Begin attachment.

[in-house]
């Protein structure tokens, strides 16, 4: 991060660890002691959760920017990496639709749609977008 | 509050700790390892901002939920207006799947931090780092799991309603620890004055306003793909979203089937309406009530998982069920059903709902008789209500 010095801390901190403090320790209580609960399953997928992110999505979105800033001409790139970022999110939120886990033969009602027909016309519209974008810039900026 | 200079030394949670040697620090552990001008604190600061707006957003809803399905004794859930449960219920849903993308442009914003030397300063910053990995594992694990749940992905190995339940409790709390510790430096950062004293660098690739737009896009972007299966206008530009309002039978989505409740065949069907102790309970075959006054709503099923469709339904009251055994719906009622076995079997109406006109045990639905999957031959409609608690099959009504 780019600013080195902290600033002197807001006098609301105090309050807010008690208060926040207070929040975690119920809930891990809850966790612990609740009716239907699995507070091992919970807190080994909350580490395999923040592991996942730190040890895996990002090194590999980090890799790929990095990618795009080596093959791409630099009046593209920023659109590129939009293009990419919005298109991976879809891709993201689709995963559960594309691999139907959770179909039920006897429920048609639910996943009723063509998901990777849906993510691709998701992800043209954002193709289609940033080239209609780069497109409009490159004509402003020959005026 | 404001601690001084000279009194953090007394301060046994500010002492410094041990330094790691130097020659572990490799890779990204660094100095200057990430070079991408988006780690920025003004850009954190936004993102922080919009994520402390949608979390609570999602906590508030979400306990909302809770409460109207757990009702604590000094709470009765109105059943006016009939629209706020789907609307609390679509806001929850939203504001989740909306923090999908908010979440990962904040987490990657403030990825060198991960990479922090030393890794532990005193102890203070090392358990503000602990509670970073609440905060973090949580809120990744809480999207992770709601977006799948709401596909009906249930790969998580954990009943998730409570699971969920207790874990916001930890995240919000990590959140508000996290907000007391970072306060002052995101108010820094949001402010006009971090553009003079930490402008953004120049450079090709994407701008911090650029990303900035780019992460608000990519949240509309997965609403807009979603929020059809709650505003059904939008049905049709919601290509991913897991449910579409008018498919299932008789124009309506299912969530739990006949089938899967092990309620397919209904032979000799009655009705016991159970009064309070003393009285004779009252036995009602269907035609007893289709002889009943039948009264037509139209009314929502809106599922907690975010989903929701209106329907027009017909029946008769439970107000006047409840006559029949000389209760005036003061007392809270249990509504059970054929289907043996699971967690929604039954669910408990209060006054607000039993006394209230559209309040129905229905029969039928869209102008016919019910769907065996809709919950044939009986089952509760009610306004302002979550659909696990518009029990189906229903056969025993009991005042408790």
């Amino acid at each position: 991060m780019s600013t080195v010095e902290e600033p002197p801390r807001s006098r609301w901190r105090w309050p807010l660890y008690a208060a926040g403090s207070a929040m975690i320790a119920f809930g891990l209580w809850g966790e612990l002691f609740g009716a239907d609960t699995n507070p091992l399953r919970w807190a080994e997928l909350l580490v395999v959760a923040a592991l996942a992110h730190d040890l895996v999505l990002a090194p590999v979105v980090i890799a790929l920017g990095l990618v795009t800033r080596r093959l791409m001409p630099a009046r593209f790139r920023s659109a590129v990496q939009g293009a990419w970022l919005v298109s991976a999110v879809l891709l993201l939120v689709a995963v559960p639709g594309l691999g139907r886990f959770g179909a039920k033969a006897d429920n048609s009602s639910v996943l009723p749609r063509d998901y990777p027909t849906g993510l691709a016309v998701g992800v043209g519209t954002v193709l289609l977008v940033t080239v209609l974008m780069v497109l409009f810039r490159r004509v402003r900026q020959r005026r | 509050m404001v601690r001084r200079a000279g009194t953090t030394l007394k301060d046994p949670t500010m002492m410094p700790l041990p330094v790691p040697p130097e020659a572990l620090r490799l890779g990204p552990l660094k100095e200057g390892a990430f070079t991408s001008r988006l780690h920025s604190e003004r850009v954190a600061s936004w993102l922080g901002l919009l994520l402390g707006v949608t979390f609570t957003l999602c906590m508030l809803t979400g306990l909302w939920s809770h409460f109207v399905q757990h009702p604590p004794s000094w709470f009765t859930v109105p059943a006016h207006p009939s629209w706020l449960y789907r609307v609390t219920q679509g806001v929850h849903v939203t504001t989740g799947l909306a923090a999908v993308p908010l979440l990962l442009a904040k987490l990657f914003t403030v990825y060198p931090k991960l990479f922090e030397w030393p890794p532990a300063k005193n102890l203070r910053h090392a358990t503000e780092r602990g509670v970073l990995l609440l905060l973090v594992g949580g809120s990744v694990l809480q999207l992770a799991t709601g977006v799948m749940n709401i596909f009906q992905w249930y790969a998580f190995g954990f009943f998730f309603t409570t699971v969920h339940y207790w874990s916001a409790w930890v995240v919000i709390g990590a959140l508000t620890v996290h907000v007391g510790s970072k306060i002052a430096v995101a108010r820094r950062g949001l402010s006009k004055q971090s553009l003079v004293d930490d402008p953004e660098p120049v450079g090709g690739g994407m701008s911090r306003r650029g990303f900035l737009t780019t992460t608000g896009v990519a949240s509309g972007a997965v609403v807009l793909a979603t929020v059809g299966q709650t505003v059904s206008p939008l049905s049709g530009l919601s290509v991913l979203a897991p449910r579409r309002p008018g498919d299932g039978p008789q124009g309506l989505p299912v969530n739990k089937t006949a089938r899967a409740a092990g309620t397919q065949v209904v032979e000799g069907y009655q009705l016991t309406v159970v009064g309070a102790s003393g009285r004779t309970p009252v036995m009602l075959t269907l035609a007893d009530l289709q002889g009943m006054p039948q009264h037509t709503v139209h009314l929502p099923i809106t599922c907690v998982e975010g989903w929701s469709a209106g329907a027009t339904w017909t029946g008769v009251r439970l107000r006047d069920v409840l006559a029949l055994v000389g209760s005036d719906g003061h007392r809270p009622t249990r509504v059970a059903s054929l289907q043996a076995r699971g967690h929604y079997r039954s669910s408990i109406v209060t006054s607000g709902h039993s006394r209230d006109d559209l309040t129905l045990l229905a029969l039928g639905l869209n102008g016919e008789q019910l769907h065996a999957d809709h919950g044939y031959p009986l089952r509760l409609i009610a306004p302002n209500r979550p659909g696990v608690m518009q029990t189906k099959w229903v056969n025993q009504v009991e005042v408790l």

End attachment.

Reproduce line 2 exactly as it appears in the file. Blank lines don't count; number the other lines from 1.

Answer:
């Protein structure tokens, strides 16, 4: 991060660890002691959760920017990496639709749609977008 | 509050700790390892901002939920207006799947931090780092799991309603620890004055306003793909979203089937309406009530998982069920059903709902008789209500 010095801390901190403090320790209580609960399953997928992110999505979105800033001409790139970022999110939120886990033969009602027909016309519209974008810039900026 | 200079030394949670040697620090552990001008604190600061707006957003809803399905004794859930449960219920849903993308442009914003030397300063910053990995594992694990749940992905190995339940409790709390510790430096950062004293660098690739737009896009972007299966206008530009309002039978989505409740065949069907102790309970075959006054709503099923469709339904009251055994719906009622076995079997109406006109045990639905999957031959409609608690099959009504 780019600013080195902290600033002197807001006098609301105090309050807010008690208060926040207070929040975690119920809930891990809850966790612990609740009716239907699995507070091992919970807190080994909350580490395999923040592991996942730190040890895996990002090194590999980090890799790929990095990618795009080596093959791409630099009046593209920023659109590129939009293009990419919005298109991976879809891709993201689709995963559960594309691999139907959770179909039920006897429920048609639910996943009723063509998901990777849906993510691709998701992800043209954002193709289609940033080239209609780069497109409009490159004509402003020959005026 | 404001601690001084000279009194953090007394301060046994500010002492410094041990330094790691130097020659572990490799890779990204660094100095200057990430070079991408988006780690920025003004850009954190936004993102922080919009994520402390949608979390609570999602906590508030979400306990909302809770409460109207757990009702604590000094709470009765109105059943006016009939629209706020789907609307609390679509806001929850939203504001989740909306923090999908908010979440990962904040987490990657403030990825060198991960990479922090030393890794532990005193102890203070090392358990503000602990509670970073609440905060973090949580809120990744809480999207992770709601977006799948709401596909009906249930790969998580954990009943998730409570699971969920207790874990916001930890995240919000990590959140508000996290907000007391970072306060002052995101108010820094949001402010006009971090553009003079930490402008953004120049450079090709994407701008911090650029990303900035780019992460608000990519949240509309997965609403807009979603929020059809709650505003059904939008049905049709919601290509991913897991449910579409008018498919299932008789124009309506299912969530739990006949089938899967092990309620397919209904032979000799009655009705016991159970009064309070003393009285004779009252036995009602269907035609007893289709002889009943039948009264037509139209009314929502809106599922907690975010989903929701209106329907027009017909029946008769439970107000006047409840006559029949000389209760005036003061007392809270249990509504059970054929289907043996699971967690929604039954669910408990209060006054607000039993006394209230559209309040129905229905029969039928869209102008016919019910769907065996809709919950044939009986089952509760009610306004302002979550659909696990518009029990189906229903056969025993009991005042408790």